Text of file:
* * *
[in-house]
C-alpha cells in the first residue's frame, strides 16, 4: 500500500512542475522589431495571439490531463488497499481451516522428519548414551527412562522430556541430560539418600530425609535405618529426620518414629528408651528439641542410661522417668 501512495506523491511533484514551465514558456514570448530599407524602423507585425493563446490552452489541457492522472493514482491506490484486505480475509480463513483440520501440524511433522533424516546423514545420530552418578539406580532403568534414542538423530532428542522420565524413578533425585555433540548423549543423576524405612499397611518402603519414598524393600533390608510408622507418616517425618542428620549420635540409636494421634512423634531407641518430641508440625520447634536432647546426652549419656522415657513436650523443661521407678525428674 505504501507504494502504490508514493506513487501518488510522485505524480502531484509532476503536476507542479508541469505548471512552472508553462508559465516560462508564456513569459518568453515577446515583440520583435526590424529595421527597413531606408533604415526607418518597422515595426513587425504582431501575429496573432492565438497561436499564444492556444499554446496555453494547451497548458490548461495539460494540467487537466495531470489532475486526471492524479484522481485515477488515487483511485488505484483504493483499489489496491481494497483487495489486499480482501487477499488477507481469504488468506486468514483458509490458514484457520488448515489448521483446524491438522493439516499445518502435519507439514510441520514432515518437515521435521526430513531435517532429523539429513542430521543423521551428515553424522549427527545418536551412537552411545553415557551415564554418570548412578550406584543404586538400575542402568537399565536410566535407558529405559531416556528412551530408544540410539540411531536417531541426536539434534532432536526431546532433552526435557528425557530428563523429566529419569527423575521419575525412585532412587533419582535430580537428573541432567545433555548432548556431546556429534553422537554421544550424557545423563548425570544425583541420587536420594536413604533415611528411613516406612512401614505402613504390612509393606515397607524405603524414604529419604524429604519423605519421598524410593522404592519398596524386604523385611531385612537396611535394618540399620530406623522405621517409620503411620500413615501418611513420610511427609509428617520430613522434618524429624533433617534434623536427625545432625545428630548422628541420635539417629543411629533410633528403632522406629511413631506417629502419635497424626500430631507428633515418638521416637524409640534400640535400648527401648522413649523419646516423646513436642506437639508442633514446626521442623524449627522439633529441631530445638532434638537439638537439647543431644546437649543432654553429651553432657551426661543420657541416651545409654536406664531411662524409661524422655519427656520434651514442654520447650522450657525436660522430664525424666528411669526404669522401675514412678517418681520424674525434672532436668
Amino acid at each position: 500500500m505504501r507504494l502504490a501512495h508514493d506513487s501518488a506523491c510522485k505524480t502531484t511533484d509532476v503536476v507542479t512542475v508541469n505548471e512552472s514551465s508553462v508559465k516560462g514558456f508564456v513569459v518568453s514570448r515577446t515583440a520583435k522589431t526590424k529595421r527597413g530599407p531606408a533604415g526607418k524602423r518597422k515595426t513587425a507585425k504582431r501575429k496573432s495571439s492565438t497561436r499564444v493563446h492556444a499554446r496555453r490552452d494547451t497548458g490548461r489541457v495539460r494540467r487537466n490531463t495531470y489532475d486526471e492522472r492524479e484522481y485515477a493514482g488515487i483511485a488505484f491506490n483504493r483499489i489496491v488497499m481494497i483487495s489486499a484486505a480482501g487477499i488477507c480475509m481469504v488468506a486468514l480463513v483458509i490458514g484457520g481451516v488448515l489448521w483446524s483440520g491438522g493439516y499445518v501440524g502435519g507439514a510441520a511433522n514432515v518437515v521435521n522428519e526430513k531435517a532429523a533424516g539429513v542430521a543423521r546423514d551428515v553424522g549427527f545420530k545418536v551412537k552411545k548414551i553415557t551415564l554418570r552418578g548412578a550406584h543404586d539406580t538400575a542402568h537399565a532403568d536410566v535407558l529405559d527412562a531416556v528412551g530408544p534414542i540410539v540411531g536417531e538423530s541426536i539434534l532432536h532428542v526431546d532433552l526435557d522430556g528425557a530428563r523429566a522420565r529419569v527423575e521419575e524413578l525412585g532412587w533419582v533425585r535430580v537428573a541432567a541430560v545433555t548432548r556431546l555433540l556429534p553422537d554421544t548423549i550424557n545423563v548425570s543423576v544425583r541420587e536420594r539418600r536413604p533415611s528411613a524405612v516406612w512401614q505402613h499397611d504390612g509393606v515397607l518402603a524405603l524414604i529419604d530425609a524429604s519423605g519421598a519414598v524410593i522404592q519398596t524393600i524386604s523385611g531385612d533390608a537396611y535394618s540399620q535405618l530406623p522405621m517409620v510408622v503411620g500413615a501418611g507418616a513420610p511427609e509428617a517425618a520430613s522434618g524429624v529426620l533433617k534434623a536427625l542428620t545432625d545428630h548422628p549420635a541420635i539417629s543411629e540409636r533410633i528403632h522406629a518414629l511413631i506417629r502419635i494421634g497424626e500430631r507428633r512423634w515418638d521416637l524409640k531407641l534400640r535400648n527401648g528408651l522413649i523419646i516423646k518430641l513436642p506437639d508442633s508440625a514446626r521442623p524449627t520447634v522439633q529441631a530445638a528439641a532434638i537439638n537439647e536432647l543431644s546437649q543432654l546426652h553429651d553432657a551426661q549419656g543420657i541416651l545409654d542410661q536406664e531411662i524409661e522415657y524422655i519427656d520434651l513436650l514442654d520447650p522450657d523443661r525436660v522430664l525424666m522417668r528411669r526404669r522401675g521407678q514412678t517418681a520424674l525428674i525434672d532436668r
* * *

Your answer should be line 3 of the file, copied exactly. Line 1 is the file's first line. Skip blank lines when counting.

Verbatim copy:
Amino acid at each position: 500500500m505504501r507504494l502504490a501512495h508514493d506513487s501518488a506523491c510522485k505524480t502531484t511533484d509532476v503536476v507542479t512542475v508541469n505548471e512552472s514551465s508553462v508559465k516560462g514558456f508564456v513569459v518568453s514570448r515577446t515583440a520583435k522589431t526590424k529595421r527597413g530599407p531606408a533604415g526607418k524602423r518597422k515595426t513587425a507585425k504582431r501575429k496573432s495571439s492565438t497561436r499564444v493563446h492556444a499554446r496555453r490552452d494547451t497548458g490548461r489541457v495539460r494540467r487537466n490531463t495531470y489532475d486526471e492522472r492524479e484522481y485515477a493514482g488515487i483511485a488505484f491506490n483504493r483499489i489496491v488497499m481494497i483487495s489486499a484486505a480482501g487477499i488477507c480475509m481469504v488468506a486468514l480463513v483458509i490458514g484457520g481451516v488448515l489448521w483446524s483440520g491438522g493439516y499445518v501440524g502435519g507439514a510441520a511433522n514432515v518437515v521435521n522428519e526430513k531435517a532429523a533424516g539429513v542430521a543423521r546423514d551428515v553424522g549427527f545420530k545418536v551412537k552411545k548414551i553415557t551415564l554418570r552418578g548412578a550406584h543404586d539406580t538400575a542402568h537399565a532403568d536410566v535407558l529405559d527412562a531416556v528412551g530408544p534414542i540410539v540411531g536417531e538423530s541426536i539434534l532432536h532428542v526431546d532433552l526435557d522430556g528425557a530428563r523429566a522420565r529419569v527423575e521419575e524413578l525412585g532412587w533419582v533425585r535430580v537428573a541432567a541430560v545433555t548432548r556431546l555433540l556429534p553422537d554421544t548423549i550424557n545423563v548425570s543423576v544425583r541420587e536420594r539418600r536413604p533415611s528411613a524405612v516406612w512401614q505402613h499397611d504390612g509393606v515397607l518402603a524405603l524414604i529419604d530425609a524429604s519423605g519421598a519414598v524410593i522404592q519398596t524393600i524386604s523385611g531385612d533390608a537396611y535394618s540399620q535405618l530406623p522405621m517409620v510408622v503411620g500413615a501418611g507418616a513420610p511427609e509428617a517425618a520430613s522434618g524429624v529426620l533433617k534434623a536427625l542428620t545432625d545428630h548422628p549420635a541420635i539417629s543411629e540409636r533410633i528403632h522406629a518414629l511413631i506417629r502419635i494421634g497424626e500430631r507428633r512423634w515418638d521416637l524409640k531407641l534400640r535400648n527401648g528408651l522413649i523419646i516423646k518430641l513436642p506437639d508442633s508440625a514446626r521442623p524449627t520447634v522439633q529441631a530445638a528439641a532434638i537439638n537439647e536432647l543431644s546437649q543432654l546426652h553429651d553432657a551426661q549419656g543420657i541416651l545409654d542410661q536406664e531411662i524409661e522415657y524422655i519427656d520434651l513436650l514442654d520447650p522450657d523443661r525436660v522430664l525424666m522417668r528411669r526404669r522401675g521407678q514412678t517418681a520424674l525428674i525434672d532436668r